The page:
The Brain’s Most Miserable Molecule

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How, you might ask, do antidepressants work?

The easy answer is: We don’t know.  This makes drug treatment for depression and anxiety a guessing game where a multitude of drugs are prescribed in a course of trial and error.  One person may respond to one drug and not another; it’s difficult to predict individual response.  It’s no wonder that people get frustrated and often give up taking meds altogether. Or get kicked off reality TV shows like “Celebrity Rehab”.

Recently scientists discovered a 3D structure of a brain protein receptor, CRF1, a molecule on the outside of cells on the pituitary gland, that releases CRF, hormones involved in regulating our stress response that over time contribute to anxiety and depression.

This is great news, because knowing the structure can help researchers make drugs that mimic CRF1 and block it’s capability of creating the hormone that causing the stress response.

CRF1 is made by the gene CRHR1. I looked up the gene to see if there are any significant known mutations.  In mice models, disruption of the gene (knocking it out, or mutating it) reduced anxiety-related behavior under both basal conditions and following alcohol withdrawal.  According to the Online Mendelian Inheritance in Man “The results demonstrated a key role of the Crhr1 receptor in mediating the stress response and anxiety-related behavior. CRH had been previously identified as a potent mediator of endocrine, autonomic, behavioral, and immune responses to stress and had been implicated in the stress-like and other adverse consequences of drug abuse, such as withdrawal from alcohol.”

Could this mean the end of television shows like “Celebrity Rehab” and “Intervention”? Probably not. Stress response is a necessary tool for survival, honed over time by evolution. We can’t knock out the gene in people, but drugs may be able to mimic the knockout response.

At this time, a gene test wouldn’t reveal much information, but there could be different forms of the gene that produce more or less amount of the protein.

Link to article on CFR1:

http://www.popsci.com/science/article/2013-07/scientists-identify-molecule-responsible-stress-and-anxiety

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Plane crash, Patty, and PTSD

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An Asiana plane from Korea crashed in San Francisco two days ago.  Two women were killed, and about 149 people were injured.  My gut reaction to the crash was concern for the survivors who would have to get back on a plane to go home.  I don’t know of any other way to get to Korea or China.  Some will have post-traumatic stress disorder, and it will be hard to board that flight home.

 

PTSD was defined in the 1980’s.  It was thought that the triggering event had to be beyond the range of normal human experience- very unusual events. Patty Hearst’s trial in 1976, pre-PTSD, used the phrases “Stockholm Syndrome” and “POW Survivor Syndrome”. She had been kidnapped and raped by the Symbionese Liberation Army, and participated in an armed robbery.  Her experience wasn’t unusual enough for the jury, and they convicted her. I was 11 years old at the time and was surprised by the conviction. Even a little kid could figure out that Patty wasn’t fully in control. (Jimmy Carter, a President who was often ridiculed for being a “Peanut Farmer”, had the intelligence to commute Patty’s sentence after she served 22 months in prison.)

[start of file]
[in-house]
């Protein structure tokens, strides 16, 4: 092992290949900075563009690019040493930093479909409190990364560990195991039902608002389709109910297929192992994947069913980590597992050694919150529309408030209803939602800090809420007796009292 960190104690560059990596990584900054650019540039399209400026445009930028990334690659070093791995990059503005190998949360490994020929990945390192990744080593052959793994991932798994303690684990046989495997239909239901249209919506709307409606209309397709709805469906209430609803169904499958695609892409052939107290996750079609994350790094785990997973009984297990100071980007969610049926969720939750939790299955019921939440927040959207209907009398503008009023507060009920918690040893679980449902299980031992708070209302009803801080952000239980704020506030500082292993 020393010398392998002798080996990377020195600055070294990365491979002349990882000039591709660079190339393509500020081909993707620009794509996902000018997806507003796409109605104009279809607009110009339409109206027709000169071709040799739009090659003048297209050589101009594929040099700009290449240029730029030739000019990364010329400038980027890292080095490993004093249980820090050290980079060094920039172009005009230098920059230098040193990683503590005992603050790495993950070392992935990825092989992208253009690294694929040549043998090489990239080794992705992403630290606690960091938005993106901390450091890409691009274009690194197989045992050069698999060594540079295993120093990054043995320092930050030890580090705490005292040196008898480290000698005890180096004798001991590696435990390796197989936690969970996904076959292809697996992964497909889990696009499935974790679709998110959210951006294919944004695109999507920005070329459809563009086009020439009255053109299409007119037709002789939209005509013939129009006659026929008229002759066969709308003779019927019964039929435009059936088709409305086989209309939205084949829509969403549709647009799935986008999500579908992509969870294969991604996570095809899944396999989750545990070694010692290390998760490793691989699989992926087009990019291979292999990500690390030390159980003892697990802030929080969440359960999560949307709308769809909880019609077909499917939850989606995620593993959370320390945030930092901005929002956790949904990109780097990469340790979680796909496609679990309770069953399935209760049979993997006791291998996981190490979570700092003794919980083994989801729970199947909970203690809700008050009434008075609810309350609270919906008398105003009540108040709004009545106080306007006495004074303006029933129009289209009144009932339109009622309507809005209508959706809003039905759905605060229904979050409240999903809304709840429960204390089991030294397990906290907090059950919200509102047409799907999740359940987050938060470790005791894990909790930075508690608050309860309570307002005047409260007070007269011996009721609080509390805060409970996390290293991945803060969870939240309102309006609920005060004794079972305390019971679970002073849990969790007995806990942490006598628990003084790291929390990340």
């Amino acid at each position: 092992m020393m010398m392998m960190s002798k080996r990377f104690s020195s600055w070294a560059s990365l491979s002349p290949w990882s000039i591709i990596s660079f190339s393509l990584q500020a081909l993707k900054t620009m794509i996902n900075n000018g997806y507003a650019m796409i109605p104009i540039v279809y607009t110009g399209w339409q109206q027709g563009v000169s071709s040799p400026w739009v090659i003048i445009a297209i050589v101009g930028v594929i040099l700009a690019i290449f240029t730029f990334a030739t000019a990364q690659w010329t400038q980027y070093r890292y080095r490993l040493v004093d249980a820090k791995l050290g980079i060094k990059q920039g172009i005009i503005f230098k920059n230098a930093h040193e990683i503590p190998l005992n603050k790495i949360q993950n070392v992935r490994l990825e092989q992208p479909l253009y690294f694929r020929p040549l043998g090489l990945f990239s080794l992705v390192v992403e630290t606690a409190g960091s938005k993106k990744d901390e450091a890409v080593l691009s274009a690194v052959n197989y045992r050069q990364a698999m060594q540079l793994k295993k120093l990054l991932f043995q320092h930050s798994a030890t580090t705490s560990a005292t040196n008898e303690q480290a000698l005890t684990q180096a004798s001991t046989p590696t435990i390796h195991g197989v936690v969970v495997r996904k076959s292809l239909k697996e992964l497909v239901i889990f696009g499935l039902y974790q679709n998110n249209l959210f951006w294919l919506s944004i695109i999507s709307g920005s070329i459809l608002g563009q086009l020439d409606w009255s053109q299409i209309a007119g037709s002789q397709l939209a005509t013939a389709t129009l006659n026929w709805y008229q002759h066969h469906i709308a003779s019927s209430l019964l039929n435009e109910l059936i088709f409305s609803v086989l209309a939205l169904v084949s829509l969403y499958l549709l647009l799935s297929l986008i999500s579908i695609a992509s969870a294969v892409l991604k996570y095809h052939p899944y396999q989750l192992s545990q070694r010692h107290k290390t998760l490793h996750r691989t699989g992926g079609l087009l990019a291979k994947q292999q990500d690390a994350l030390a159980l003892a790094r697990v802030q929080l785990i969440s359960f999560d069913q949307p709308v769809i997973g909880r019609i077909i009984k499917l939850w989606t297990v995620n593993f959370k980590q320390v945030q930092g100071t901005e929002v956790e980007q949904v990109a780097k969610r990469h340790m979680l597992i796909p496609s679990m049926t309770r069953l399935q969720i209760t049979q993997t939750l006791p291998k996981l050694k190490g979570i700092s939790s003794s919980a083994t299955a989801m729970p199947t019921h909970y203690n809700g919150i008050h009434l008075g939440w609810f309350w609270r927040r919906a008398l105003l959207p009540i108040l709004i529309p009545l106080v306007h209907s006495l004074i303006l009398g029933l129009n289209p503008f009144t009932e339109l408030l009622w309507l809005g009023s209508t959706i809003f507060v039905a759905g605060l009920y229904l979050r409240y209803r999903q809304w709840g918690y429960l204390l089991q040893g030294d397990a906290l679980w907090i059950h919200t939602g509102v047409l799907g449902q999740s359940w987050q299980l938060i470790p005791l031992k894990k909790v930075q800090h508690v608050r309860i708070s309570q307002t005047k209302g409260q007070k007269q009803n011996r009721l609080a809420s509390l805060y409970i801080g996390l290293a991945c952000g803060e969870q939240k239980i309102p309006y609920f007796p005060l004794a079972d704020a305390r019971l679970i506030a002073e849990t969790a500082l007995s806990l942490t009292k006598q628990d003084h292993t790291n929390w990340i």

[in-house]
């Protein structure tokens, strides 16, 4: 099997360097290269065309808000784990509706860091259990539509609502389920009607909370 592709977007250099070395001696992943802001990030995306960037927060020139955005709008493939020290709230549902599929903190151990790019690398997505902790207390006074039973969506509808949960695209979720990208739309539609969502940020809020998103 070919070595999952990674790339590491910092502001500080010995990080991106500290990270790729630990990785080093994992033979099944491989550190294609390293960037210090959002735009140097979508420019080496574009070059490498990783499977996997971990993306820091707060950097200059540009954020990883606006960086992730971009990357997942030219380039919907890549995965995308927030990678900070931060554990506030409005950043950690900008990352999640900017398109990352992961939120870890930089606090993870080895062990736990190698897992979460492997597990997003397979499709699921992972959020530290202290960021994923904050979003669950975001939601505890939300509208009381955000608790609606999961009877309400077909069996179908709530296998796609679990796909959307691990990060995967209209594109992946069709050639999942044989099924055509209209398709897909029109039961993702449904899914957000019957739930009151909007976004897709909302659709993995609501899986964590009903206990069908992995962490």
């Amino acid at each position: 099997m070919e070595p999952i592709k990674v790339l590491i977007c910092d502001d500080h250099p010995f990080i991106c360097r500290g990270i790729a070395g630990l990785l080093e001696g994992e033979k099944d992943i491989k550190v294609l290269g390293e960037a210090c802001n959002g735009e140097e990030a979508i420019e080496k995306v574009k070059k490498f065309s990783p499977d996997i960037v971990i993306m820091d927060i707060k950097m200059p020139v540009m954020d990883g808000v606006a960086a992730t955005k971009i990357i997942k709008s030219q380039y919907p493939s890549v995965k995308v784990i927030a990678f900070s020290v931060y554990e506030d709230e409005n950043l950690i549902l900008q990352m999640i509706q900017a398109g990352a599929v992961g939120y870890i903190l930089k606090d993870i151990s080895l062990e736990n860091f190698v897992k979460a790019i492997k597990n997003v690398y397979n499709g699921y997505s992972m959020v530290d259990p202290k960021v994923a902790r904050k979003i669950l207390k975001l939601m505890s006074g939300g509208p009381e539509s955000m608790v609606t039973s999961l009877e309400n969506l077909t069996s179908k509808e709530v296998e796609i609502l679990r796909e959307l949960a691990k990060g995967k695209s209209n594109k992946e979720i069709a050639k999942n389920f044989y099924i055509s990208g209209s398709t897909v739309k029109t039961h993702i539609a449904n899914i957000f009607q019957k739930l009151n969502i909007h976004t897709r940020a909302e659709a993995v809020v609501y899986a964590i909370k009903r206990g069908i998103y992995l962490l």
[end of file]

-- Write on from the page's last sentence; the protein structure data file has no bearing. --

Later it was figured out that traumatic stress is not that unusual- 50% of Americans experience some traumatic stress in their lifetimes (in other countries where civil unrest is common, the incidence is higher). I’m the 50%.  In my teens, I was the victim of a home invasion, was tied up and robbed at gunpoint. I can’t describe the feeling that someone you don’t know is going to kill you for a pointless reason (money). I declined the police request to look at mug shots because the robbers said they would come back and kill me and my roommates if we reported them.  Within a week I denied the robbery even happened to an inquisitive workmate.  The denial was out of my mouth before I was even aware of it.  I didn’t mention the robbery for ten years- I couldn’t.  Sometimes I would hear young guys brag about how they would take a gun away from someone, and I would go mute.  When I finally did tell a friend about it, I was still as a stone, no emotion at all.  It was the only way I could get it out, as if I was reporting on a story that happened to someone else.  Twenty years after the robbery, I had a friend show me how to use his gun.  When we went to get ammo I walked out of the gun store and sat on the curb, hyperventilating. I can’t imagine what it’s like to deal with combat stress.

 

There is evidence for genetic predisposition for PTSD. Twin studies have all shown monozygotic twins to have significantly higher concordance for PTSD than dizygotic twins, resulting in heritability estimates in the range of 30% to 40%. Women have higher rates of PTSD- At least 1 in 9 American women and 1 in 20 American men will meet criteria for the diagnosis in their lifetime. There’s no gene test, so we can’t know who will come back from Iraq with the disorder.

The good news is that PTSD is treatable, and a grief counselor was available for some of the plane crash survivors. Hopefully all the passengers will get some counseling in the near future to help with the long term effects of the crash.

 

Article on PTSD genetics: http://www.ncbi.nlm.nih.gov/pmc/articles/PMC3108177/

 

Good info on PTSD: http://www.pbs.org/wgbh/pages/frontline/shows/heart/themes/ptsd.html

 

“I mean, they call it Stockholm Syndrome and post-traumatic stress disorder. And, you know, I had no free will. I had virtually no free will until I was separated from them for about two weeks.” Patty Hearst